Bridging digital divide


Days before the Prime Minister’s scheduled visit to Himachal Pradesh to inaugurate the Atal Tunnel, touted as a major developmental feat, has come the report about most government schools in the state being unable to impart online teaching for lack of computers and poor Internet connectivity. The problem is especially severe in tribal areas, where accessibility and connectivity are difficult because of the terrain and weather. It also highlights the role of government schools that cater to all sections and have helped in spreading literacy because of their relatively modest fee structure, making education inclusive despite the resource constraints. In fact, there have been reports from various parts of the country of teachers improvising to impart lessons to students in far-flung areas, even as the Covid-19 pandemic saw many switch over to government schools as the academic session got affected, offline classes were discontinued and there was compulsion of the fee being paid.

It is only in the fitness of things that the Centre has now asked the states to reopen schools in a graded manner after October 15. Having remained closed for over six months, schools will find the return to normalcy a lingering process as the Covid-19 situation remains fluid, which will mean a delay in resuming full-scale operations. The schools had been making the transition even earlier with smart classrooms, online payment of fee and other improvisations. But schools do more than just teach, they also help mould personalities through extra-curricular and sporting activities. By stipulating that the states cannot dilute, but make stricter, the relaxations, the unlocking exercise puts the onus of implementing the decision on them.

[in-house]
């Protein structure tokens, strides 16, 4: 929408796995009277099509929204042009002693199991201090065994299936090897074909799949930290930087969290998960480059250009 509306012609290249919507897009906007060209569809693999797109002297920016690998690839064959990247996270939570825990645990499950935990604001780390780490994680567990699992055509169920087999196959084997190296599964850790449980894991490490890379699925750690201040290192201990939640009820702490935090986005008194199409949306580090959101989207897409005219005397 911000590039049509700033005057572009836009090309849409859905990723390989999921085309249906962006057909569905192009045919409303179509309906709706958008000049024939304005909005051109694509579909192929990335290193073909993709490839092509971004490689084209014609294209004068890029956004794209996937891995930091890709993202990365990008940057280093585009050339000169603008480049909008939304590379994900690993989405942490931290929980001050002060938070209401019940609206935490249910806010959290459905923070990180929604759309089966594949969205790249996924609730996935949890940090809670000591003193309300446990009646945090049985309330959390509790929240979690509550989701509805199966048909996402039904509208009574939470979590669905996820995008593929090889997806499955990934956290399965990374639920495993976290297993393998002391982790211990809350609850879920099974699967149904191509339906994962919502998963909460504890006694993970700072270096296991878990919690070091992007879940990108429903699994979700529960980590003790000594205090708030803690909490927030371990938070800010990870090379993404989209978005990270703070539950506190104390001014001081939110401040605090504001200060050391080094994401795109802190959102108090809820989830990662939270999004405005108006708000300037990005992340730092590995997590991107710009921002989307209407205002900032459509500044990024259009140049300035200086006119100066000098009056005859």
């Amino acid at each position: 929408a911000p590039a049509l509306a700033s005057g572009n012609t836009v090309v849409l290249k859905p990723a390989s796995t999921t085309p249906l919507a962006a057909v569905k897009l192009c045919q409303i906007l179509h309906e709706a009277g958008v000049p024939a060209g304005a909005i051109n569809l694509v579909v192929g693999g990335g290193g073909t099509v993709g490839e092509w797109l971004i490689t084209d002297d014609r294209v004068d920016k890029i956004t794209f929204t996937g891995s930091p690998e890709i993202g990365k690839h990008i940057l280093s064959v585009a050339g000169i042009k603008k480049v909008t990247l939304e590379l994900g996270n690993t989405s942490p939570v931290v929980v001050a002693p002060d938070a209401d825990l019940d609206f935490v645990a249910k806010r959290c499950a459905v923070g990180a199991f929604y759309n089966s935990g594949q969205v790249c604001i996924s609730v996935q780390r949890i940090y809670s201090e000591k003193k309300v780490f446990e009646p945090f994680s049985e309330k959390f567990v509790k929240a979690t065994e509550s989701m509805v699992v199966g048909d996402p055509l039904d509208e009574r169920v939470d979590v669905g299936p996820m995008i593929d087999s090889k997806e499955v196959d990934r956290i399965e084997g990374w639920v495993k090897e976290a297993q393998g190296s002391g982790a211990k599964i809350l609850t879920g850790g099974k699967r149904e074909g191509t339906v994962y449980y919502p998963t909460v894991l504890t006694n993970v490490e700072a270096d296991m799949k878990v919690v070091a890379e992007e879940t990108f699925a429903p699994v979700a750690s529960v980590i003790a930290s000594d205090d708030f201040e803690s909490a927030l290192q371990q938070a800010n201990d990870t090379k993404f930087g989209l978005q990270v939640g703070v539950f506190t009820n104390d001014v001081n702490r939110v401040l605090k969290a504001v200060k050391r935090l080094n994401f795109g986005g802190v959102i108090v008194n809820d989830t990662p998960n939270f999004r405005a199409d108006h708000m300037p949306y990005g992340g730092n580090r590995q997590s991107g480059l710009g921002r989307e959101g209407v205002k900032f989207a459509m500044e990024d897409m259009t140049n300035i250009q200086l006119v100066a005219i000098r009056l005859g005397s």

The problem in Himachal also highlights the fact that policy decisions need to be tweaked when it comes to enforcing them in various parts of the country. Flexibility is needed so as to be responsive to the situation on the ground. With tourism, industrialisation and defence on its list of priorities, the state also needs to be attentive to digital empowerment.



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